Condoms are very important. They are the single most effective method of preventing the spreading of sexually transmitted infections between sexually active people. There’s always abstinence and masturbation if you really don’t want any risk of getting a STI, but for those of us who prefer to have sex with other people, the condom is the way to go.

I could pretend that condoms are perfect and always enhance the sensation of vaginal, oral and anal sex as well as keep you from getting herpe-gono-syphi-chlam-itis, but they don’t. Sex with a condom is a different sensation than sex without one, and a lot of people (particularly the guys who have to wear them) think that it feels better to go “bare back.” It’s a pain, they say, to have to wrap their tools.

But you’ve really got to do it anyway. In a relationship that’s been monogamous for a long time (think six months to two years), it might be OK to stop using condoms if other birth control methods are being used. But if you’re just dating around or hooking up and want to stay safe, you’ve got to bite the bullet and lay on the rubber.

So what do you do if rubbers are getting you down, literally or figuratively? Do you stop using them? In a word, no. It’s important to use a condom every time you have sex for the whole time you are having sex. That doesn’t mean, though, that you have to suffer through discomfort or disappointment just because of your little latex friends.

If you want to enjoy your condom use, find condoms that fit. Every guy is different, so it makes sense that every penis would be different. Experiment with different kinds of condoms to find the one that you like, and then keep a stock of that kind around in case you need them.

There are lots and lots of brands of condoms and each brand sells a variety of products: extra-large, ultra-thin and even snugger fit. Don’t be afraid to try something new; finding the right size and shape of condom is really important for enjoying sex to the fullest.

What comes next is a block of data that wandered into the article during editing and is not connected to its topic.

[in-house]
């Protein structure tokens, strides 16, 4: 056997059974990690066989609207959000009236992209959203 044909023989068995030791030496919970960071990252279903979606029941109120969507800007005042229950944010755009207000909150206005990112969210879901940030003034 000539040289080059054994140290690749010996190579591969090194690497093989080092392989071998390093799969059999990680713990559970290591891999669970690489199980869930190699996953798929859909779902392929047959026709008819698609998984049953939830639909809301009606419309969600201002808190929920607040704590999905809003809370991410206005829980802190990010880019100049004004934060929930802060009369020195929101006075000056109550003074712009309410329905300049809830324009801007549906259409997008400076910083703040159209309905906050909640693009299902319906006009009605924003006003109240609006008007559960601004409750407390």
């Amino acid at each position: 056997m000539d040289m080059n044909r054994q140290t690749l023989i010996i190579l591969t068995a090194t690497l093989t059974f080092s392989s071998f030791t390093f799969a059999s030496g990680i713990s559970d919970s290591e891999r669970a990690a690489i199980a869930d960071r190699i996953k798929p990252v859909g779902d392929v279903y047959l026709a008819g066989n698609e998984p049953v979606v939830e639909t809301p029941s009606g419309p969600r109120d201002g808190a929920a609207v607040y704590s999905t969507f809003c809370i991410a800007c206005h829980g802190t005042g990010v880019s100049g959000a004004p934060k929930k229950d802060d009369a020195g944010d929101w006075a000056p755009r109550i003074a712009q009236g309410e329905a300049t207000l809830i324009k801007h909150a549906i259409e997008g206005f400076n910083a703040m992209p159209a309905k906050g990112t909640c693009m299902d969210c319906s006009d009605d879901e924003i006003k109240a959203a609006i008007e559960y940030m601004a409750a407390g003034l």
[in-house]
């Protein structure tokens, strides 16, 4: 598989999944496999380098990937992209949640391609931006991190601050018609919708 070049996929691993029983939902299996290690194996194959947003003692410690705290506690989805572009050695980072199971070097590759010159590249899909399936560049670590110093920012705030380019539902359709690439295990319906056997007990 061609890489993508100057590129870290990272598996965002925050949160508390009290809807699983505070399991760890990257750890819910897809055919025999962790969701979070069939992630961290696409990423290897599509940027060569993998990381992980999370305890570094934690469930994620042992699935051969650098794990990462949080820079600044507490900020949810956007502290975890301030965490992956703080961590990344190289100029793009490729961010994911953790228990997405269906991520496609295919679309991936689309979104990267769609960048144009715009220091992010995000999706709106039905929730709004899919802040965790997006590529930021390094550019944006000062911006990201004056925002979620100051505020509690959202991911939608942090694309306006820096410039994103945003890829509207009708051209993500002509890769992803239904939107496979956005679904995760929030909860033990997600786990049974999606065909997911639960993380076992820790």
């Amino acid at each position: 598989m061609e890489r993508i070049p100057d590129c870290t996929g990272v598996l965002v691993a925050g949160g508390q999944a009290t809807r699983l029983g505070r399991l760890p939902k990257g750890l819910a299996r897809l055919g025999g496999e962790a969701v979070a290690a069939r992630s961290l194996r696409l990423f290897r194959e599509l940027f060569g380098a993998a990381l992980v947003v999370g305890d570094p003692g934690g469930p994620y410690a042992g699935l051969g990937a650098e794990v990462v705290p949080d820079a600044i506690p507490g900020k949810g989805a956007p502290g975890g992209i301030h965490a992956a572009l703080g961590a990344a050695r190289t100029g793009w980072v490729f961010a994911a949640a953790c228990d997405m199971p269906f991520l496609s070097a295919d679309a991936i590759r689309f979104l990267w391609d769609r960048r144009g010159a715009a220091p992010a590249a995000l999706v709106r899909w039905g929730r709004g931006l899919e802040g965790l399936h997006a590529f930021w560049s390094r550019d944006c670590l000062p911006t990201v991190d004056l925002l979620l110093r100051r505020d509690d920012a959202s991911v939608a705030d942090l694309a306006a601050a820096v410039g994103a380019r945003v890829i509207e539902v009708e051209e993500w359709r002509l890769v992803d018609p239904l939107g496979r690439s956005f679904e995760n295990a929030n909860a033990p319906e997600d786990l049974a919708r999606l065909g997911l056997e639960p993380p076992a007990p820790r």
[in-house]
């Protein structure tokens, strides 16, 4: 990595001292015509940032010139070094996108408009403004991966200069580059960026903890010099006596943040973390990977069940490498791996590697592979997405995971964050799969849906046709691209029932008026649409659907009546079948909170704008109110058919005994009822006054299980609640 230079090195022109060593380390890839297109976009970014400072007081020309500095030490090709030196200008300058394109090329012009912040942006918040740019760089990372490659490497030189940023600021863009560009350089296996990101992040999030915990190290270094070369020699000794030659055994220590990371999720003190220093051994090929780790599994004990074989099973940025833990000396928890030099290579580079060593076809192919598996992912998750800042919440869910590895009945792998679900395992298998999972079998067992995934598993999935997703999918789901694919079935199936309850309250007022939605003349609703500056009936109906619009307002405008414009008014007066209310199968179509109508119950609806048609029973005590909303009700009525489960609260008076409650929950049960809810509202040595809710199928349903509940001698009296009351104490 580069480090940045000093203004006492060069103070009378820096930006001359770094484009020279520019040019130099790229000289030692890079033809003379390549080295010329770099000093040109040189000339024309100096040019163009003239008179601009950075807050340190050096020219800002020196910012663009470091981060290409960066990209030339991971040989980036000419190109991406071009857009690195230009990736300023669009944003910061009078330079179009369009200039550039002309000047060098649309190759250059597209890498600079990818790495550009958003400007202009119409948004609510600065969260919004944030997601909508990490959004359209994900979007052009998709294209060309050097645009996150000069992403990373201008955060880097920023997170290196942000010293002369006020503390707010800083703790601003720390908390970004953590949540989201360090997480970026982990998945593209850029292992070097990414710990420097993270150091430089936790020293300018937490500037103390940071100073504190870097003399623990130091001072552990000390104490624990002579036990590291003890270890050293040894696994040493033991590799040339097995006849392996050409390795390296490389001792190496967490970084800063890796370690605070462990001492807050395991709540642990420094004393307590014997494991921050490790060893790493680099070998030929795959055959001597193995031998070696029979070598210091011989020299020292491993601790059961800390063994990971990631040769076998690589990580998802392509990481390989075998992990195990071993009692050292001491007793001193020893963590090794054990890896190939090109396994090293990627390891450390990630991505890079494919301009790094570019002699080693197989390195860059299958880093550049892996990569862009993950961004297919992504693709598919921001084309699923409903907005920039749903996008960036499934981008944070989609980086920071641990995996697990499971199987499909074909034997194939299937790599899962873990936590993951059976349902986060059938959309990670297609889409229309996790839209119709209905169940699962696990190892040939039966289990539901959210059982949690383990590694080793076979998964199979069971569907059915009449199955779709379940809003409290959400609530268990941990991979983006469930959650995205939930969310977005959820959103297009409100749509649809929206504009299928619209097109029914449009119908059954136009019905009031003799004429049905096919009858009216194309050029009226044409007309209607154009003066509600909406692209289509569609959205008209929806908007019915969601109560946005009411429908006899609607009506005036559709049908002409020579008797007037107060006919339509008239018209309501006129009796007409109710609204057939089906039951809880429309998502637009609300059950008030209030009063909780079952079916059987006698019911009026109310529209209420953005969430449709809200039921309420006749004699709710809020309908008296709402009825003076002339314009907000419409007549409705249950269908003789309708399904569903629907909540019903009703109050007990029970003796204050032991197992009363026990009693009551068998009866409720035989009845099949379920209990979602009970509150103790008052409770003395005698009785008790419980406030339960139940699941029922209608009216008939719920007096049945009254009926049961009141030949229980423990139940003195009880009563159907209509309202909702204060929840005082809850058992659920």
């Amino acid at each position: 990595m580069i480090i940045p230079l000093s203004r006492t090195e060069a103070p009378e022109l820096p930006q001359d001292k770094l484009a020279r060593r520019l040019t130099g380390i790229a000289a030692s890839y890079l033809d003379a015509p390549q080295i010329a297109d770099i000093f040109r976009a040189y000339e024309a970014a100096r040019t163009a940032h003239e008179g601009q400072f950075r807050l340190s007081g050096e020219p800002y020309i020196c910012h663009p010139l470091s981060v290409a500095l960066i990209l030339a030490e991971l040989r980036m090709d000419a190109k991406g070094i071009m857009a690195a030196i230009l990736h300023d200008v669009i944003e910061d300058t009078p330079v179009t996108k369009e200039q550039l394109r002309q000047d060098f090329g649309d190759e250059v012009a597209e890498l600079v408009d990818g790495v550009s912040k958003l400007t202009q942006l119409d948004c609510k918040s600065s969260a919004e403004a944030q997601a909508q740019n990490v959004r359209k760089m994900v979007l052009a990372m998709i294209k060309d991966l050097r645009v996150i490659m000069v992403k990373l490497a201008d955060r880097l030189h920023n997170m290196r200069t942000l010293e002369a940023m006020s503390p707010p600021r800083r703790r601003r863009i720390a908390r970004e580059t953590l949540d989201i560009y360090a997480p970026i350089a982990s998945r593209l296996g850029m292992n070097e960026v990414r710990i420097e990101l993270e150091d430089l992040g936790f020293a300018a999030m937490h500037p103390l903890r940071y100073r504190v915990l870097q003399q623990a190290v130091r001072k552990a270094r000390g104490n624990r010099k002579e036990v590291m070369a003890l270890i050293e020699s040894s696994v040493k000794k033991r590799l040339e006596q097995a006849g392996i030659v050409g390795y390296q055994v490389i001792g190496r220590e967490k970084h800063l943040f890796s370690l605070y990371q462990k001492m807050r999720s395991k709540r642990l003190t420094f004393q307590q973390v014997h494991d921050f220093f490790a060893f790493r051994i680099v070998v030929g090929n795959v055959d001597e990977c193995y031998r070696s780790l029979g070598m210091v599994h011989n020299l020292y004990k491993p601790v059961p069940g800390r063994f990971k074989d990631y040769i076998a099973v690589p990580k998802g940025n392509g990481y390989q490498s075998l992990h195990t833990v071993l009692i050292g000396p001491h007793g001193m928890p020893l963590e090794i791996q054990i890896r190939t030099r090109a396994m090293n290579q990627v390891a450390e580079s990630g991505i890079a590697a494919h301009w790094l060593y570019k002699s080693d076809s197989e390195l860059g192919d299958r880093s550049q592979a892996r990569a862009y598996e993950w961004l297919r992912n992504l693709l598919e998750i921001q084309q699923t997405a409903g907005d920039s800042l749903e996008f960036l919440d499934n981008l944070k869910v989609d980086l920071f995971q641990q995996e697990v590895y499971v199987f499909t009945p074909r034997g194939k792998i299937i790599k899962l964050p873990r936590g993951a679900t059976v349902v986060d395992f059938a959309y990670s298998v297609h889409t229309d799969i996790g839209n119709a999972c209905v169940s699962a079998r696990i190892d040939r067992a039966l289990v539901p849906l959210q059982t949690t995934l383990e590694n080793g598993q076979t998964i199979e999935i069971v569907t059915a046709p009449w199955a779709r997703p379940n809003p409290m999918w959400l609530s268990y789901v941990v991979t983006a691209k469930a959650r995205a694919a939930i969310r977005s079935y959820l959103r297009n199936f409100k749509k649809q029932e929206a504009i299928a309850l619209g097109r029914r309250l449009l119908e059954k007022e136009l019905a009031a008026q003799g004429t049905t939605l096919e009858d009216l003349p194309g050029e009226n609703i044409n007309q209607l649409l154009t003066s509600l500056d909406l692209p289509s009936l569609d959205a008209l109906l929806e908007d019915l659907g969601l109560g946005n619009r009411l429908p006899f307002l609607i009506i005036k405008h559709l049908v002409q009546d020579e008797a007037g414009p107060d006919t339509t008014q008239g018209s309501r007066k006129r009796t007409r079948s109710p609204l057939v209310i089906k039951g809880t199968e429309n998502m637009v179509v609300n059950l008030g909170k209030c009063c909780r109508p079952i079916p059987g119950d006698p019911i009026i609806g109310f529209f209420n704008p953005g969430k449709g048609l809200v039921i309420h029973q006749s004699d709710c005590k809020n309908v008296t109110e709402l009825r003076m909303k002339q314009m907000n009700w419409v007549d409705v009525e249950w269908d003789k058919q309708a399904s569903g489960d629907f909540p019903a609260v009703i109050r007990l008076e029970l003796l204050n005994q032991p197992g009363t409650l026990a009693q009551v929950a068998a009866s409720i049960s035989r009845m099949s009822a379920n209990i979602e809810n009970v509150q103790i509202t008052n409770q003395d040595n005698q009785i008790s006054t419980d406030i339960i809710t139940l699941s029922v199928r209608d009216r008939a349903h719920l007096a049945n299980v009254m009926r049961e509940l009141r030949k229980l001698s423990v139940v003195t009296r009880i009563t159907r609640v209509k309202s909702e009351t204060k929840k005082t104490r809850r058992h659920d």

When you’re using condoms, use lube. Not only will lube help to make sure that the condom doesn’t dry out and break, it can also make sex feel great for both parties. Everything is better when it’s wetter. Silicon and water-based lubes are safe to use with condoms – do not ever use anything oil-based like Vaseline or olive oil with a condom because it will erode the latex and cause it to break. Put a couple of drops of lube in the tip of a condom before you roll it on – this will increase sensation and even warmth because lube transmits heat better than latex.

You can buy lube in the condom aisle of pretty much any drug store. Some are better than others so, when buying condoms, shop around until you find one that you like.

When you’re fooling around and you know you’re going to have intercourse, put the condom on a minute or two before you’re planning to insert your manly bits into anything. Condoms can cause a little, ahem, shrinkage when you first put them on. The rubber will take some time to warm up to skin temperature, and you can continue playing around for a bit with the condom on before you take it to the next step. This can help those of you who have trouble maintaining your “attention span” once the condom goes on.

Keep in mind that using a condom can have some real benefits. Condom use can prolong intercourse, which many young people will tell you is a bonus. There are ribbed and studded condoms that can give you new sensations while you’re going at it, and condoms make great balloons if you ever want to surprise your lover with a sexy gift.

In the end, sex is at least partly about pleasure, and safer sex is about staying safe while you’re feeling good. The trick to using condoms well is figuring out how to do it and still have a sheet-tossing, neighbor-waking good time in the process.

Waddill is a member of the class of 2009.

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